Don’t risk using samples you’ve not cleared. It could hurt you down the road. Release music with your own audio alone or audio you’ve received consent to use.
Some may suggest you can use third-party samples because no one cares, but the more successful your song gets, the easier it is for copyright claims to surface. So, do your homework on all samples, contact the artist, and make your tracks legal.
In any case, distributors will likely take down your track if it contains problematic samples. So, like that Spike Lee movie, “Do the Right Thing!”
Finally, your music should sound great on any digital music store. For starters, your music producer should make your file 44.1kHz and 16-bit WAV. That's the industry standard, and big digital stores won't release your work if your audios don’t meet the standard.
Why not MP3’s? Well, MP3’s are compressed and great for sharing your music with friends. Your fans can download your music as MP3’s too, but most digital music stores will turn it down.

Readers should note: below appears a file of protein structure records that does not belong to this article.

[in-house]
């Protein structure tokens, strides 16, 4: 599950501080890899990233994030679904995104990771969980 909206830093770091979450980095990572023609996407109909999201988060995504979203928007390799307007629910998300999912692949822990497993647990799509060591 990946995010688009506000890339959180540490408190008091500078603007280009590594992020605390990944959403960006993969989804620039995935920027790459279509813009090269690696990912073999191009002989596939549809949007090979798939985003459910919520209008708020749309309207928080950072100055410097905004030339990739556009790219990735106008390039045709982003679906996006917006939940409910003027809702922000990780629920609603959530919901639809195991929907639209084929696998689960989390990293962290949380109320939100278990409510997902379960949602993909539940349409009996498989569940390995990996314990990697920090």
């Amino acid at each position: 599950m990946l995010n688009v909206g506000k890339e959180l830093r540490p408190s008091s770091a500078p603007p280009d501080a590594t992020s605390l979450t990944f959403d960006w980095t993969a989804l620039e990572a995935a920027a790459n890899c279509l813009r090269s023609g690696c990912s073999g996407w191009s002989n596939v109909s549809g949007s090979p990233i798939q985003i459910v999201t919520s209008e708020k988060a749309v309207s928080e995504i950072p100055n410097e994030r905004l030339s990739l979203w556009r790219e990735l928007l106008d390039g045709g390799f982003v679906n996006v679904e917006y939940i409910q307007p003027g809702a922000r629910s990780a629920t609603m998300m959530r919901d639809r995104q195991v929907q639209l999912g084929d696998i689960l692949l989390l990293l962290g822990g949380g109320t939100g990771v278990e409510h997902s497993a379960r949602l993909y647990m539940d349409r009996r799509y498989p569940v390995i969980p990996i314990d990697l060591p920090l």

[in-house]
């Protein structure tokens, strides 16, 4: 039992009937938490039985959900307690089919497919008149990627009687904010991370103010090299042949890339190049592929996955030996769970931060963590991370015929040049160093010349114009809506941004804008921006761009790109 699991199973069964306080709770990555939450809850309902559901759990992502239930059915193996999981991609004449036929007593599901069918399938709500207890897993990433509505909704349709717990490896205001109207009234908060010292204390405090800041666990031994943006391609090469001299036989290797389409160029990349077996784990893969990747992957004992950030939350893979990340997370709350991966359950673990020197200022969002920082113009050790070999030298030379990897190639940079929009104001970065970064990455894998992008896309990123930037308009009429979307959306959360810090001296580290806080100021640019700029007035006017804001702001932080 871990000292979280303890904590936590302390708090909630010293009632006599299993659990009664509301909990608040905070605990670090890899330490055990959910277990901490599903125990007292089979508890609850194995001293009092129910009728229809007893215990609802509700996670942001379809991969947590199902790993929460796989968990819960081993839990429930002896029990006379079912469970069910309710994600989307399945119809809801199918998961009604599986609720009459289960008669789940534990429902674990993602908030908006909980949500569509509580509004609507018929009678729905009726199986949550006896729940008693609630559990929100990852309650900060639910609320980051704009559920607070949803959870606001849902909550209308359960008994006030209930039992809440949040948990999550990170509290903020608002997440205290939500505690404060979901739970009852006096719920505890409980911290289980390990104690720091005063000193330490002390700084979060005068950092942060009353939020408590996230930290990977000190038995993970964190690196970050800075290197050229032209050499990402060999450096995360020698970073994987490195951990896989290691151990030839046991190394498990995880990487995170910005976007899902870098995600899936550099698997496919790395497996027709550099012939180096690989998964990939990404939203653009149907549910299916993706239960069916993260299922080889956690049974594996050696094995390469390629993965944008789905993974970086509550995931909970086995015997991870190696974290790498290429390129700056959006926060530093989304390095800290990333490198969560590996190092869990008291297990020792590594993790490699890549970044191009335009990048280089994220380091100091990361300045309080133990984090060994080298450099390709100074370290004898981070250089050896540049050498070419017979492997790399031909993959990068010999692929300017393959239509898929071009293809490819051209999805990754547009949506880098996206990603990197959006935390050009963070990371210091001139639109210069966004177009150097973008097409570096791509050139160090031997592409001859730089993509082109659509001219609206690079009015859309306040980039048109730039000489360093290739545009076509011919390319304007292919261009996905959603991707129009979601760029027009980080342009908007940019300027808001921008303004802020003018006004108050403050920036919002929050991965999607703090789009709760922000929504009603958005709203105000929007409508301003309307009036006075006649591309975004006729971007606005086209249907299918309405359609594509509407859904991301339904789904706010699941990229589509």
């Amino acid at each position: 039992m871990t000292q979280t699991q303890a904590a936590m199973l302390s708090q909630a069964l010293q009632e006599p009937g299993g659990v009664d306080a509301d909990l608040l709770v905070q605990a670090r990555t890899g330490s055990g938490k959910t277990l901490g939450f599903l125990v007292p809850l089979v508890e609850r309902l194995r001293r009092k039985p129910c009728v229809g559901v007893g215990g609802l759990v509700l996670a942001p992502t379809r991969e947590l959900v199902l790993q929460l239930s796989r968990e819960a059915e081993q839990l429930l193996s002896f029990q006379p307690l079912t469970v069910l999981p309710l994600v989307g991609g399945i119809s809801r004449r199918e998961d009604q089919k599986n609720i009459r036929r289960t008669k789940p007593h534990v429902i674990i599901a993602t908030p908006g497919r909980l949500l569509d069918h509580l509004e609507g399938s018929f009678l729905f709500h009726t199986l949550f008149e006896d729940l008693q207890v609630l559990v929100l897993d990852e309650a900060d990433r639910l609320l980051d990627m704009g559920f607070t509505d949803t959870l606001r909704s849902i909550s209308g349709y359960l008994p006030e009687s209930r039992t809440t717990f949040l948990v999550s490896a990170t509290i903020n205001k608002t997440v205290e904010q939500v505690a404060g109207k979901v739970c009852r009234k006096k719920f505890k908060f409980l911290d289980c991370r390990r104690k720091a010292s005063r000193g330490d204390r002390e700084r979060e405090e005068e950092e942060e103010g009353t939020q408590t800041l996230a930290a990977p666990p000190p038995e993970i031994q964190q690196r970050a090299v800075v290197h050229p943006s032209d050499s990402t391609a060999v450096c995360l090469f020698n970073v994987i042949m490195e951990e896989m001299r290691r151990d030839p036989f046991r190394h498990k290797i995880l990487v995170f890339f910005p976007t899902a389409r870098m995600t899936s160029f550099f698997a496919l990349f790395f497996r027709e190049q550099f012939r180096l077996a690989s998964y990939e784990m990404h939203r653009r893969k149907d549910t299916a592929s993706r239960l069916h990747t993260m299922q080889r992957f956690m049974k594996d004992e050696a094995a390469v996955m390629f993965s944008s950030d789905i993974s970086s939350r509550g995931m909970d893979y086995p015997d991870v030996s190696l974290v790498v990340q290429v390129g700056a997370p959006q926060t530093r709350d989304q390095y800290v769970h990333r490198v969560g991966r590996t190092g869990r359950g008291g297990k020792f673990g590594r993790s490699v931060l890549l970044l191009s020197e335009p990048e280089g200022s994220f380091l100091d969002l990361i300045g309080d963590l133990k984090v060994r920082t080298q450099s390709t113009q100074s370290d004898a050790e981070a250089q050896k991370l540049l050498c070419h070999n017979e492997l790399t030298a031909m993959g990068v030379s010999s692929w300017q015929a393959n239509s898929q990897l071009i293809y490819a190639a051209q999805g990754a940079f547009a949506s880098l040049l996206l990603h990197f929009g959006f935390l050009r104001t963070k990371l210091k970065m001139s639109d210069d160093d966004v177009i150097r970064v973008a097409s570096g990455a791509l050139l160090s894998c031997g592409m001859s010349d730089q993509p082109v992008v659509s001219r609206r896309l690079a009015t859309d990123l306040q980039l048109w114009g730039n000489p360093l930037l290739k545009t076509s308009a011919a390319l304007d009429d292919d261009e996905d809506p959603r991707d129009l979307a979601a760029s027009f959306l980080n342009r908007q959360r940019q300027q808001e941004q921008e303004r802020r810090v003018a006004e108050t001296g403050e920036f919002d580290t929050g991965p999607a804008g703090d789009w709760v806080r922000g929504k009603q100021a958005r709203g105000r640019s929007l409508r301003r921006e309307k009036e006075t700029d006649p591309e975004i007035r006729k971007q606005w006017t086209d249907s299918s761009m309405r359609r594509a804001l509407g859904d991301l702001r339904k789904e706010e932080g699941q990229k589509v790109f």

The music producer should export the WAV file from the DAW (Digital Audio Workstation) in the recording studio, and then you'll be ready to share, master, and distribute great-sounding music wherever you want.
It's plenty of fun making your music album. Your music producer’s work is done. But, there's work ahead – distributing that music. That's the only way to share your music with the world. At this point, it's make-or-break.
Releasing your music involves much work that could easily swamp a rising star like you. Fortunately, these ten steps provide a smart release process that also helps you track your success as an artist.
Now, make more good music and prime your next global release for success. Let’s help you make the right moves at Evermore Sound.